So You Wanna Be A CMO, Hope You Like Rollercoasters


NOTE: This piece is aimed primarily at those marketers out there who one day dream of becoming a CMO but there are lessons here for any CMO. 

**Be sure to see the amazing visual representation created by the insanely-talented Gary Kopervas created for this article. Trust me, you will not believe your eyes.**

About 5 years ago, someone who would go on to become one of my dearest friends, Julie Lyle, bestowed upon me a nickname that I have proudly worn as a badge of honor since: The CMO Whisperer. 

Coming from someone like Julie, who is former CMO of Walmart, hh gregg, Barnes & Noble among others – this was the highest of praise as you can imagine.

The reason I started this piece off this way is because I think I am uniquely qualified when it comes the world of the CMO. While never having served in the role itself, I have interviewed, counseled, advised and developed very close, trusting relationships with CMOs of brands of every size and shape, including many from the biggest brands in the world.

Strap Yourself In

Before becoming a CMO, I happen to think every single one should be greeted at the door to their new office by this guy:


Why do I say that?

Easy. It’s because you’re about to have a seat, no not behind some ornate mahogany desk with a chair made from rich Corinthian leather – ok, maybe you will, but you’re also going to have a seat on a ride unlike any you’ve ever experienced before.

That’s right boys and girls, you’re going on the biggest, baddest, most riveting, hair-raising, adrenaline-pumping, thrill-a-minute up-and-down journey imaginable.

Or as the Ohio Players sang in the mid-seventies: “Oh yeah it’s rollercoaster time.”


Congratulations, you’re a CMO.

The Cool Factor

On one hand being a CMO, particularly of a large brand, definitely has its plusses. For one thing you get to hang out with sports stars and celebrities on the set of that new commercial your shooting which is part of that new campaign you and your team conceived.

I know many CMOs who’ve gotten to hob AND knob with some pretty big names and I readily admit a sense of jealousy. I mean after all, we are all human, right? Who wouldn’t want to get a picture taken with a star athlete or major movie star or #1 singer or attend some major event?

If you’re thinking to yourself, you would not enjoy that part of the job; that you’d only be interested in doing what’s best for the brand and hitting your numbers and you wouldn’t have time for this frivolity… spare me.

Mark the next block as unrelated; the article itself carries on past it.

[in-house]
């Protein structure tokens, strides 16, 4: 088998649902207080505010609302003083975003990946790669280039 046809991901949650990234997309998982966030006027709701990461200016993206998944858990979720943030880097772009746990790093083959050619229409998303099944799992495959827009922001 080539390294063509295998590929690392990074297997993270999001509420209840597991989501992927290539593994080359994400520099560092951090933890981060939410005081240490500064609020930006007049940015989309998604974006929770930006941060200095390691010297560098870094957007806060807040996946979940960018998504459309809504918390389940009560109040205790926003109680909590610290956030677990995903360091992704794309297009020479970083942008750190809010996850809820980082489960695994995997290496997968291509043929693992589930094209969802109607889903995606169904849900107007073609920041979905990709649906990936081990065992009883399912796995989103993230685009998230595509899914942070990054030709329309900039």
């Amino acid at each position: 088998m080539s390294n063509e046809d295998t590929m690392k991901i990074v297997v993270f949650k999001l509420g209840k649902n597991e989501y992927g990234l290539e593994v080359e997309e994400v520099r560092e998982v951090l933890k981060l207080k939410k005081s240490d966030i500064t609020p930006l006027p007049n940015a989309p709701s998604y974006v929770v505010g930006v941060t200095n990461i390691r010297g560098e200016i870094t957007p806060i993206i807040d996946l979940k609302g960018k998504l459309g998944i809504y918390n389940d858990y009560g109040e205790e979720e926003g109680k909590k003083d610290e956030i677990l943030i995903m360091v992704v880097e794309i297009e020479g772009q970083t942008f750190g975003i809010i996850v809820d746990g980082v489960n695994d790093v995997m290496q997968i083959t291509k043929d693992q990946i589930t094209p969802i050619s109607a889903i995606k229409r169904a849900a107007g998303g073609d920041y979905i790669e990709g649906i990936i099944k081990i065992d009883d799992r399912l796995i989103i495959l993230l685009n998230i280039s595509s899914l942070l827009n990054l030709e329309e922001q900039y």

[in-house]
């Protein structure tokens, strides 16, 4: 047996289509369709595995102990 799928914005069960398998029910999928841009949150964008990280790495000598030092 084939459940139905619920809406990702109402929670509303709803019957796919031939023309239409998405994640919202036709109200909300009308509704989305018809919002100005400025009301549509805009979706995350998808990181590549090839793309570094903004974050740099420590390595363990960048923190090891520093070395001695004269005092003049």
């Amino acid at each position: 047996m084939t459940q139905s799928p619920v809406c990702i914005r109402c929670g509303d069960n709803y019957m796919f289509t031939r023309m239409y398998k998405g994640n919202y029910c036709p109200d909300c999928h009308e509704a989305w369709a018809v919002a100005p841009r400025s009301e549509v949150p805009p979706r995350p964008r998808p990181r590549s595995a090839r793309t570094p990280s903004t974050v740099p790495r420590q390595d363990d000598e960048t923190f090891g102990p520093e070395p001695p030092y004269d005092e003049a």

You’re only human and there’s nothing wrong with a little fringe benefits.

On the Other Hand

To say the life of a CMO is one rife with constant change and re-direction and re-prioritization would be like saying Einstein was kind of smart. Click To TweetIn other words, it’s a gross understatement.

To make this point, allow me to reference just three of the ‘things’ I came across on the worldwide interwebs just over the past few weeks alone. Lord knows, this is only 3 of hundreds, if not thousands of examples.

Example #1: “By 2022, profitability will replace customer experience as the CMO’s No. 1 strategic priority, reducing investment in marketing-funded CX programs by at least 25%” 

This was a prediction made by Gartner back in January 2019 (yes I know this is past the ‘few weeks alone’ comment but I just came across it recently so it still counts).

The reason I reference this particular prediction as part of example of the rollercoaster-esque life of a CMO is because this prediction – from a highly-reputable source, goes against EVERYTHING we’ve been collectively hearing and led to believe over the past X number of years.

We’ve all been conditioned – and Lord knows I have espoused this myself via many an article – that customer experience, or CX, is the be all, end all for ALL marketers, let alone CMOs; that CX is the single-biggest thing on the CMO list; that NOTHING is more important. And now you’re telling me that turning a profit will supersede it?

It gets even more muddier or confusing when Gartner stated that many CMOs regard CX as an ephemeral concept adding that (many) “don’t prioritize metrics that demonstrate the value it delivers.”

I for one know of NO CMO who regards CX as being a short-term strategy. I am not doubting the source of Gartner’s report. I am merely saying this came as quite a shock to me to read it.

But it all speaks to the overarching point that what was up (CX) may be now be down on the ol’ rollercoaster ride.

Example #2: “Most Have No Idea How Much Of A Runway They Have,” How CEOs Really See The CMO

The above is a headline from a June 2019 piece on the site I readily admit I had never heard of this site before, however the piece references research conducted by McKinsey and quotes Jason Heller, Mckinsey’s global lead for digital marketing: